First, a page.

On Friday I met some long-time friends--a couple with two very cute little daughters. He is local Taiwanese and works for a multi-national corporation. We have been friends since 1996. His wife is a Mainlander. She was his girlfriend when we first met. I attended their wedding in 1998 before I returned to America. It was a Christian service since he had converted to Christianity to fit into her family.
A couple of weeks ago, he told me her father is a strong James Soong supporter, and this was a big point of contention between them. I don't know much about the views of his family, though he once told me he supports Ma Ying-jeou. I suspect people view Ma as middleground and those in the big business community especially see the DPP as holding up full economic integration between Taiwan and China.
Anyway, on Friday I walked out of the metro station and got into their car. We soon started talking about the anti-Chen protests. I jokingly asked if they would be participating in the sit-in, as I do with most people I meet. I guess I want to discover people's reactions.
Prior to Friday, everyone I have asked has responded that they would not attend. Many people have expressed disappointment in Chen Shui-bian, even commmitted supporters, mainly because he hasn't in their minds fulfilled his campaign promises, but this did not cause them to support Shih Ming-teh's campaign to oust the president.
One person at the National Library, who himself is Mainlander, answered my question whether he supported the protest and the talk of conscience revolution and waging an uprising: "No, I am too anarchistic...and maybe too selfish. They are just so conservative (baoshou)." Others have expressed dissatisfaction with Chen but even more anger and worry with respect to the protesters.
Friday was different. My friends, who usually appear politically moderate, kept saying they wished they could go, but they couldn't because of their daughters. Within moments of getting into the car, I heard: "Depose Chen!" It was repeated several times as we ate dinner.
Now, it is very difficult to shake opinions once they are formed. Mine are formed as are theirs. I can't help but see these protests as the political tactics of the opposition, while they only see the scandals of the first family. Would it have helped if I had said there is no evidence that the president has done anything illegal?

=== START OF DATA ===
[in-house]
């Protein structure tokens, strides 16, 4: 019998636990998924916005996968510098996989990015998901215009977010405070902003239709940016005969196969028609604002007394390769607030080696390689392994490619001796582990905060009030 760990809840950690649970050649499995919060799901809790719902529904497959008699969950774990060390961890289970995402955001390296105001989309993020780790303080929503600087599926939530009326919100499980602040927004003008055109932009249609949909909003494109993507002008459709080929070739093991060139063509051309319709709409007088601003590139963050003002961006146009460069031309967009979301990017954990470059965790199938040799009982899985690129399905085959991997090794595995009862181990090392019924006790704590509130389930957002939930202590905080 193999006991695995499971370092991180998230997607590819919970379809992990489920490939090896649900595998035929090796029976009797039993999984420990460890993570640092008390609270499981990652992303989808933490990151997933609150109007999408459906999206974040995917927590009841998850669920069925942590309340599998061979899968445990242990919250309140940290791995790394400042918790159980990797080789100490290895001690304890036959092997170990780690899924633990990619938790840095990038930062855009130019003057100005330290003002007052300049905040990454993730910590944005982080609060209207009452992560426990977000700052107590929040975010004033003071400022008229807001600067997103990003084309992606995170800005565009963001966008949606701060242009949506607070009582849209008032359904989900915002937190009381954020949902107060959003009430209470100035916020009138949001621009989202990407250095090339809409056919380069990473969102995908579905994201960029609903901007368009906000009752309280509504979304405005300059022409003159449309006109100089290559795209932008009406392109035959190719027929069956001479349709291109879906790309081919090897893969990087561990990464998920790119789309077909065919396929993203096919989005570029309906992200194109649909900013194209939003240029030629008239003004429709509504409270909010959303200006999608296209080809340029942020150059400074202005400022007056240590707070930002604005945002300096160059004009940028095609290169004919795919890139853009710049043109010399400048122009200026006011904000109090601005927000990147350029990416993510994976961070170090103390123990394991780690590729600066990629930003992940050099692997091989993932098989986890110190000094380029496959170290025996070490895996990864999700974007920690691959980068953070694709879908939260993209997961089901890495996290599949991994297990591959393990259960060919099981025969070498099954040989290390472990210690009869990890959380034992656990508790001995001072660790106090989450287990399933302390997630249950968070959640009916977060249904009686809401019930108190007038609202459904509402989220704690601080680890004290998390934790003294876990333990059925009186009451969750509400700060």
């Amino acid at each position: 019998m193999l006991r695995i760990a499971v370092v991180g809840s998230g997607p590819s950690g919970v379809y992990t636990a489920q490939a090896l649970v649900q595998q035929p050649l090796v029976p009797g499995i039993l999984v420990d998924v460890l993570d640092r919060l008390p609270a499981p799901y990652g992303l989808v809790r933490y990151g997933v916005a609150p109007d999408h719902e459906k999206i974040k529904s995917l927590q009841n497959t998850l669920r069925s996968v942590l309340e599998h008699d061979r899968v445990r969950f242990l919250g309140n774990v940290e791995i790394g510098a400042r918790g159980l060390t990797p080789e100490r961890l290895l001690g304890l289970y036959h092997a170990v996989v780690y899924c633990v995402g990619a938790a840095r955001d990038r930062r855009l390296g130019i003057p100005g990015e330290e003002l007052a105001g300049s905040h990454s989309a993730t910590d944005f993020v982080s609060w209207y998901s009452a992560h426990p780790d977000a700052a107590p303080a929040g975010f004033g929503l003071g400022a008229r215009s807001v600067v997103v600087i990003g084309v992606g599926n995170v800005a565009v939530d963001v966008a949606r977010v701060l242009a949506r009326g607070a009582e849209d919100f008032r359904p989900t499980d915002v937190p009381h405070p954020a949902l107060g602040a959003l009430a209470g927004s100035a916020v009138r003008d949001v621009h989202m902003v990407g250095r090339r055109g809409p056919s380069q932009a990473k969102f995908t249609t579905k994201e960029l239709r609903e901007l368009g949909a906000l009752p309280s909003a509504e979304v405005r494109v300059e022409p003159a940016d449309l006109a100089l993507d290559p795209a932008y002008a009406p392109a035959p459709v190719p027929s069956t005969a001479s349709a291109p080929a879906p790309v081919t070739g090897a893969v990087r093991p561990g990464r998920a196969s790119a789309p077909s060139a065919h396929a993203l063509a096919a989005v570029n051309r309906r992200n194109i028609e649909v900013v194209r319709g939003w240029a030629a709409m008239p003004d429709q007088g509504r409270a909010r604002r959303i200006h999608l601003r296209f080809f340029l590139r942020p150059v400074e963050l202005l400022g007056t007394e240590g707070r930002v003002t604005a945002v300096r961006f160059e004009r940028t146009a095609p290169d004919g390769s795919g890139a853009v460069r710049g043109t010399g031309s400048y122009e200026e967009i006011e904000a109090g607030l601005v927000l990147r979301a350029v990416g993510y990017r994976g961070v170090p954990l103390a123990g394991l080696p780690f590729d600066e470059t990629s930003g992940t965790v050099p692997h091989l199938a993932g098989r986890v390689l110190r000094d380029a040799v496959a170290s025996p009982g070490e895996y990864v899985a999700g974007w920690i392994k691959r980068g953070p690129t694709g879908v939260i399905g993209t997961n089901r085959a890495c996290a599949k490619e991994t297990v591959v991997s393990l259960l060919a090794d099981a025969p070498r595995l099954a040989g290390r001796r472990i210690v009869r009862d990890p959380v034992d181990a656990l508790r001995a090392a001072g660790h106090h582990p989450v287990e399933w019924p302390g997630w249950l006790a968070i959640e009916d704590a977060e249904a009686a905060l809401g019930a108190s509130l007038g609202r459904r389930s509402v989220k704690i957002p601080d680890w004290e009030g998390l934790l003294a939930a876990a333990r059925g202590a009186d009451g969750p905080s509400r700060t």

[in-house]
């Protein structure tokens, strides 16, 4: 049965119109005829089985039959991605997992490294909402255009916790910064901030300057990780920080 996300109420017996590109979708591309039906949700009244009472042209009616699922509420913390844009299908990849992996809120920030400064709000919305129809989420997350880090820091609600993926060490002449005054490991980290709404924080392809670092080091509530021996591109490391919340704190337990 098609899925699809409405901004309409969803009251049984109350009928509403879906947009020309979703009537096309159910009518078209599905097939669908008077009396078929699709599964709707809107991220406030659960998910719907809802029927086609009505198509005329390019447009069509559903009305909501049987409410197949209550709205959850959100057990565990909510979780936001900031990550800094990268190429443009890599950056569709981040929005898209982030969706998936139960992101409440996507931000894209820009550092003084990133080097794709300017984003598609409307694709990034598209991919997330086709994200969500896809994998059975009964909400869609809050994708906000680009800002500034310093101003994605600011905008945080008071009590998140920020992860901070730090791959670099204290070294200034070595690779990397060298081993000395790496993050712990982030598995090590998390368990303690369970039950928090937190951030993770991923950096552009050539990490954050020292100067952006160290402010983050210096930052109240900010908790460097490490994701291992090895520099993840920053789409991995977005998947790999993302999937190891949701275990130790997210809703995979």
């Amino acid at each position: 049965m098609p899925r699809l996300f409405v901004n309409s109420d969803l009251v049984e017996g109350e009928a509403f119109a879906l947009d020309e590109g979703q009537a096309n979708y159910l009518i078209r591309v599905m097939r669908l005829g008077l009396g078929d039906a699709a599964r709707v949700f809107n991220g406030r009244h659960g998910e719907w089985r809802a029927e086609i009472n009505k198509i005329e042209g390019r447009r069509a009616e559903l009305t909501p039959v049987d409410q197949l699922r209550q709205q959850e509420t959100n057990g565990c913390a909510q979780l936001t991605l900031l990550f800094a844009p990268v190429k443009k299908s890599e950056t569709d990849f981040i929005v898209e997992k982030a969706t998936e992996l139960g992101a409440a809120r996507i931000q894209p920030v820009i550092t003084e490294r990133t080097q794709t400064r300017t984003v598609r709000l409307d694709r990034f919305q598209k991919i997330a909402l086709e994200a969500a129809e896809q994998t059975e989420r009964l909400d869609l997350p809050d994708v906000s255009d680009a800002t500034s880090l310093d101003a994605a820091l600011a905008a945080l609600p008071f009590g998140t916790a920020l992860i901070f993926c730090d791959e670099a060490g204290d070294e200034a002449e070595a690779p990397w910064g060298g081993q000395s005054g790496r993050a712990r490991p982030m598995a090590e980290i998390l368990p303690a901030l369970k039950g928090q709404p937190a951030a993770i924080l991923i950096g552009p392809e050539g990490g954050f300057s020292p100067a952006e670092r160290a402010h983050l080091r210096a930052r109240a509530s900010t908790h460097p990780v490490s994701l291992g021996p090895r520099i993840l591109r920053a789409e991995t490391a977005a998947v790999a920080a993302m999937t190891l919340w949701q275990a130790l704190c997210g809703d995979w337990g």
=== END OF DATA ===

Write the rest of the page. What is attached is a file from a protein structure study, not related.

Throughout dinner I remained quiet because I felt uncomfortable and didn't know how to respond. What amazed me was how universal they believed the anti-Chen movement to be. When we got back into the car the radio reported that 500,000 were gathered in front of the Presidential Office Building. From the sounded of the continuous narrative you would think that the whole of Taipei was surging with a mass protest, that the people were truely rising up in opposition to the evil President Chen.
When I entered the metro station that night, there were indeed many red-shirts. They claim they are wearing red shirts to express their anger. They walked in packs and from time to time shouted: "Depose Chen!" There were a lot of them, but were they everyone? Clearly not. Their voices were louder, but most people were just going about their daily lives, returning from whatever event occupied their evening, or on their way to Friday's entertainment.
There were splotches of red but not a red mass.
All I can say is that there have been bigger demonstrations against the Iraq War in cities around the world, but the media coverage is never so extensive and constant, if they are even reported. In Taiwan, we here day after day about the anti-Chen protests. They have been big (at least some days), but the power of the camera and a neverending narrative have amplified them to the level of a mass protest in the manner of the storming of the bastille. This is a representation that his been propagated around the world and has even convinced normally-sceptical scholars and reporters.